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Papuan bishop slams education chief over teacher recall

Thousands of Indonesian children set to lose out after state-paid teachers pulled from church, privately run schools

Benny Mawel, Jayapura

Benny Mawel, Jayapura

Published: July 17, 2019 08:16 AM GMT

Updated: July 17, 2019 08:20 AM GMT

Papuan bishop slams education chief over teacher recall

Bishop John Philip Saklil of Timika in Papua says recalling state teachers from private schools will jeopardize the education of thousands of children in church and other privately run schools in the region. (Photo courtesy of Konferensi Waligereja Indonesia)

Bishop John Philip Saklil of Timika has roundly condemned a move by authorities in a Papuan district for pulling state-employed teachers from private schools, including Catholic ones.

Calling it a “betrayal,” he said the move jeopardizes the education of thousands of children studying in church and other privately run schools in the district, where many teachers are civil servants paid by the government.

The teachers are being employed in private schools, which are struggling due to teacher shortages in the private sector.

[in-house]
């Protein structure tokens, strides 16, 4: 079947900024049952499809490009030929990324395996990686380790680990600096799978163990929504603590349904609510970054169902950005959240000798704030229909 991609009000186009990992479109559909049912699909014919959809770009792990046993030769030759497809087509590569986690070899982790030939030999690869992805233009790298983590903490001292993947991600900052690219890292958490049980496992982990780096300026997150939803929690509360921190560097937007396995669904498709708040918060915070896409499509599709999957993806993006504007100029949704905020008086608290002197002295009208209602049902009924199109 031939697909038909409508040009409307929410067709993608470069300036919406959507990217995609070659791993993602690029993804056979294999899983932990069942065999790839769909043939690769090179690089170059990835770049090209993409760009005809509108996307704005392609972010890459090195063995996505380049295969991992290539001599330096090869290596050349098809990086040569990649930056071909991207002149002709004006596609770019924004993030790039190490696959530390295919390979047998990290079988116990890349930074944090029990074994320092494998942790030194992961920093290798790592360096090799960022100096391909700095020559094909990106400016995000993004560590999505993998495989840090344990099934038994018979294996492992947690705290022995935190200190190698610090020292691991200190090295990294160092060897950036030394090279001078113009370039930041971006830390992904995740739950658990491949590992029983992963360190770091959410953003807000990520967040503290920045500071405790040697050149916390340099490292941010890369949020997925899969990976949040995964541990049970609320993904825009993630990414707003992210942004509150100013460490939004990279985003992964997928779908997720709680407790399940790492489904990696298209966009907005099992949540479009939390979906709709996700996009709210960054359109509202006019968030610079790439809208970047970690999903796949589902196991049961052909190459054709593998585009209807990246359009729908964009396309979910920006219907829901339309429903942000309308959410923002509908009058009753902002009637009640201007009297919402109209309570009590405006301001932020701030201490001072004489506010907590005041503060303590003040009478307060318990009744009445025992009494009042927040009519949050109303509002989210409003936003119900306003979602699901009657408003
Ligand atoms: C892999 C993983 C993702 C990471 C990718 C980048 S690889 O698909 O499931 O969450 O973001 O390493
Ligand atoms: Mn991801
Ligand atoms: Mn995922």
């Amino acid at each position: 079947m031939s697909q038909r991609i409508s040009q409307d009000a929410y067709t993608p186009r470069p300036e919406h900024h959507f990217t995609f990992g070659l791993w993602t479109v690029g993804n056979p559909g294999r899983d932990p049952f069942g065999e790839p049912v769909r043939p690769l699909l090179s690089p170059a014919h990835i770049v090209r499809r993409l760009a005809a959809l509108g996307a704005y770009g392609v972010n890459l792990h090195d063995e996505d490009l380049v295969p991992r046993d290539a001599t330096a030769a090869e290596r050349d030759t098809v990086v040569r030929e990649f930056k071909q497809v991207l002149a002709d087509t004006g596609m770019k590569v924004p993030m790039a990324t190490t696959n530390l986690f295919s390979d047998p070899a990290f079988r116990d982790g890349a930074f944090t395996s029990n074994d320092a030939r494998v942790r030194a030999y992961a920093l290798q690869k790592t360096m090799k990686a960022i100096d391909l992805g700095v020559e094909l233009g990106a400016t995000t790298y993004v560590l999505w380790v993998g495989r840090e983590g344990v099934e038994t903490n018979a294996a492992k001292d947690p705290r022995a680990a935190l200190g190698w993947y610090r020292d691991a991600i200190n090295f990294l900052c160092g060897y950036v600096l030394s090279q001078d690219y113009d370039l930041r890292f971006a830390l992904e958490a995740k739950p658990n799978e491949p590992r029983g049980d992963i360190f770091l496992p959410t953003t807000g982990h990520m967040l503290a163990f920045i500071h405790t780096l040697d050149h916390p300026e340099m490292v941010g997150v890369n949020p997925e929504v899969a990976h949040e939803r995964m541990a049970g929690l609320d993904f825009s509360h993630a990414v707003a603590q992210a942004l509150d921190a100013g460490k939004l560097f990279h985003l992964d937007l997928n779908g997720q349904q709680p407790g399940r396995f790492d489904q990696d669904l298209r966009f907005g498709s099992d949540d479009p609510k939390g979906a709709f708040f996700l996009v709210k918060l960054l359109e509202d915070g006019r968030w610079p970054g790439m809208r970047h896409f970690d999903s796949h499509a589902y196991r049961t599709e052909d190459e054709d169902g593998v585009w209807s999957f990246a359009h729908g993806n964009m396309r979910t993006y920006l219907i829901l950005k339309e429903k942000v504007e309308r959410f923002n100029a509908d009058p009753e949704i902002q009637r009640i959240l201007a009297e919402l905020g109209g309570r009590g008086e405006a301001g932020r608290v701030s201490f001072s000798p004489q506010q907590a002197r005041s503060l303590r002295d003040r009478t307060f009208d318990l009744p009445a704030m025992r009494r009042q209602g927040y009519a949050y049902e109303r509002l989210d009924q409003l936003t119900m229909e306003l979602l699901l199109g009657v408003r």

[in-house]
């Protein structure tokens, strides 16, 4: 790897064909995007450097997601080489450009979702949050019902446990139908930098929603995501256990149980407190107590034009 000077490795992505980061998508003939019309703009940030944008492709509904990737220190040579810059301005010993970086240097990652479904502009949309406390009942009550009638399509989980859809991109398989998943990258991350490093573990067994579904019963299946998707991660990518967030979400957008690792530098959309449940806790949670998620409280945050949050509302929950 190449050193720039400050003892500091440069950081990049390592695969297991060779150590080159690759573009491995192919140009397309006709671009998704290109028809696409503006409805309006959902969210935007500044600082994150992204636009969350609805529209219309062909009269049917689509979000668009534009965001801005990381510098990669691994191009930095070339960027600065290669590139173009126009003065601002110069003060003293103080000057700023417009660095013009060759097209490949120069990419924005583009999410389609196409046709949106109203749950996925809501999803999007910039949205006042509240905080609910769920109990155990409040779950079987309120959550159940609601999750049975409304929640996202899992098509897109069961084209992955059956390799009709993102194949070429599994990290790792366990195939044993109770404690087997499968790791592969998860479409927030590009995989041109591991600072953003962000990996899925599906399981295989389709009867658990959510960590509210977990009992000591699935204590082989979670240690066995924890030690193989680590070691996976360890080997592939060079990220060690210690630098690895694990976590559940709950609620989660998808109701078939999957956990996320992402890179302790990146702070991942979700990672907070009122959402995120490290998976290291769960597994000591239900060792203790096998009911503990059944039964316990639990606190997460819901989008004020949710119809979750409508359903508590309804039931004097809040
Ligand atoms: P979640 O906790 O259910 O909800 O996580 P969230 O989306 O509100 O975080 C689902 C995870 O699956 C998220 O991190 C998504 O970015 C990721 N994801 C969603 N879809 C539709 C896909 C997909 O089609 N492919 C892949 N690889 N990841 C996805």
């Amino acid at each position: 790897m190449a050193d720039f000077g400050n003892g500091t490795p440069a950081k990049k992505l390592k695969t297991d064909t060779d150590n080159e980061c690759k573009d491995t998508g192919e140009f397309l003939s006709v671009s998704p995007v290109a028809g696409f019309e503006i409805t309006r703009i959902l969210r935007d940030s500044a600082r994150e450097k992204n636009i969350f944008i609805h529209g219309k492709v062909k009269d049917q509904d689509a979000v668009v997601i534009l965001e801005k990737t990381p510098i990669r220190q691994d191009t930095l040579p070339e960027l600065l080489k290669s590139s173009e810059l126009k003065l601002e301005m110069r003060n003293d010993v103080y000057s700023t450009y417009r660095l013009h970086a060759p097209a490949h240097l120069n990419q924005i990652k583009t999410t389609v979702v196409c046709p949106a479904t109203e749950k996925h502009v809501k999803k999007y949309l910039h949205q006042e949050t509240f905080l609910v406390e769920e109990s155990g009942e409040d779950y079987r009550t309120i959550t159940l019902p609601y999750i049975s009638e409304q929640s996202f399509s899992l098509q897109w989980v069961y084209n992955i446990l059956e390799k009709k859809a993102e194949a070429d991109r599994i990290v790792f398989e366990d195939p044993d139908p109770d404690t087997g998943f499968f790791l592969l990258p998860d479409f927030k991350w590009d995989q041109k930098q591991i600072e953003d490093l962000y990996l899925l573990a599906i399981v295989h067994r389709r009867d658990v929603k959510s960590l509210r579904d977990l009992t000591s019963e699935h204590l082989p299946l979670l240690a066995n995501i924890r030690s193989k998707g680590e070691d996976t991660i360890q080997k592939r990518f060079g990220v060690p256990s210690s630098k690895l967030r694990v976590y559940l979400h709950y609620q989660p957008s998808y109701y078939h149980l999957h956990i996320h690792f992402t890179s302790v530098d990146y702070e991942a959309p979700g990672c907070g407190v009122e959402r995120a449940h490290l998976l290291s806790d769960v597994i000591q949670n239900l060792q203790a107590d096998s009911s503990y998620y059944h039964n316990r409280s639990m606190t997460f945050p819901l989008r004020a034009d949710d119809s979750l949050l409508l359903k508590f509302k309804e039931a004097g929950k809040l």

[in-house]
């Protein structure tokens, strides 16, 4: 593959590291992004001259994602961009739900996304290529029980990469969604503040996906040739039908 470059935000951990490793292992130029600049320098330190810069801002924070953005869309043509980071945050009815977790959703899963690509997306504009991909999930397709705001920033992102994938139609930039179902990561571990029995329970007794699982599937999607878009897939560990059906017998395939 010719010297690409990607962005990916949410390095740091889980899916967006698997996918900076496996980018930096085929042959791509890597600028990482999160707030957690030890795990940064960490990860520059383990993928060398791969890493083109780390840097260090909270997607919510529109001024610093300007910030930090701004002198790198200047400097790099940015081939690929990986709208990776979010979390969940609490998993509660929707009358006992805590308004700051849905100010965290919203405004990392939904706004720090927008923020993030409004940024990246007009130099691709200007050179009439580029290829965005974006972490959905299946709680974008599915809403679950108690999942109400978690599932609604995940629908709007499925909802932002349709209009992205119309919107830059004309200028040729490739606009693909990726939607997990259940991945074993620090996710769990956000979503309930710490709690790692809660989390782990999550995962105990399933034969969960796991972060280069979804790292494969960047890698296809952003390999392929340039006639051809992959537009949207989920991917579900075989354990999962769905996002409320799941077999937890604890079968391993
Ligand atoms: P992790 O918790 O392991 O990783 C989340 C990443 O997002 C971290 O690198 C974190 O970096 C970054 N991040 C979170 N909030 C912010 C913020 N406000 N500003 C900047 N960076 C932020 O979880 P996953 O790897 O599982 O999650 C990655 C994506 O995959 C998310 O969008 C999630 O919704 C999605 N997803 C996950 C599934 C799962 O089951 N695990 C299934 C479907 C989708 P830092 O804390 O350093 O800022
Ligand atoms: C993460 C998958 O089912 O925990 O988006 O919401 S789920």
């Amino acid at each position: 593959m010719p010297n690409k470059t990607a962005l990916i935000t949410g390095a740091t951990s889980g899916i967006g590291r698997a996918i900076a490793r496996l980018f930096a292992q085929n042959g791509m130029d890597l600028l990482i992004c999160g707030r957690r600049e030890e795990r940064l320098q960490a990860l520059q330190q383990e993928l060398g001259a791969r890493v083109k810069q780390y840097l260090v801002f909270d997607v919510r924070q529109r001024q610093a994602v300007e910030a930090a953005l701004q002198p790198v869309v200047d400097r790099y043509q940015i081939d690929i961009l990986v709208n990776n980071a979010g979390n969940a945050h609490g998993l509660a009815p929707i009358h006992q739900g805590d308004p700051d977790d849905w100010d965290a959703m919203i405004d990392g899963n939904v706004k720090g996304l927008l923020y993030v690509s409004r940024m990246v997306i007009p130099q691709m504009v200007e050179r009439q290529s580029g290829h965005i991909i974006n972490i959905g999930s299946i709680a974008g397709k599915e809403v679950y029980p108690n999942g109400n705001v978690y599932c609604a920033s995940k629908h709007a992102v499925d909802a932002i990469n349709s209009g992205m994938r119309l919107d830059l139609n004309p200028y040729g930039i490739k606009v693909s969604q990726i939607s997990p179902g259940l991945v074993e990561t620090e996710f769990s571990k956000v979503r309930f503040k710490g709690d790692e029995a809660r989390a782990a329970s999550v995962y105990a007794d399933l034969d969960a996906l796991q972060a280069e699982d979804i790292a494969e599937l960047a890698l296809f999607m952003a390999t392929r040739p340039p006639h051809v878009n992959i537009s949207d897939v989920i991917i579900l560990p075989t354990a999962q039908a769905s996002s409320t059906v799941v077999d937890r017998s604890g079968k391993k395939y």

However, Mimika district education department chief Jeni O. Usmani recently issued a circular telling all state-employed teachers that they will be withdrawn from private schools later this year. She said the move is necessary to ensure a better education for students studying in public schools in the district.

Bishop Saklil said the decision will only cause a shortage of teachers in more than 50 schools run by the Catholic Church and others run by Protestant churches.

“This policy has come as a great disappointment to the Church,” Bishop Saklil said July 15. “If the district pushes ahead with the plan, many Papuan children will not have an education because private schools are mostly in remote areas where indigenous children are studying,” he said.

He called for legal action to be taken against Usmani as withdrawing the teachers will only create chaos. “This kind of policy betrays education in Papua,” he said.

Yones Douw, a rights activist, said withdrawing the teachers “violates children’s rights to an education.”

He said Papua lags behind other regions and what the government must do is to recruit more teachers to teach in private schools because indigenous children in Papua depend largely on private schools in villages. Developing Papua must begin by developing schools, he said.

Engebertus Surabut, a parent, said recalling teachers from private schools is a way of forcing parents to send their children to public schools, which would create hardship because distances children would have to travel to get to school.

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He said both public and private schools have the same goal, which is to educate.

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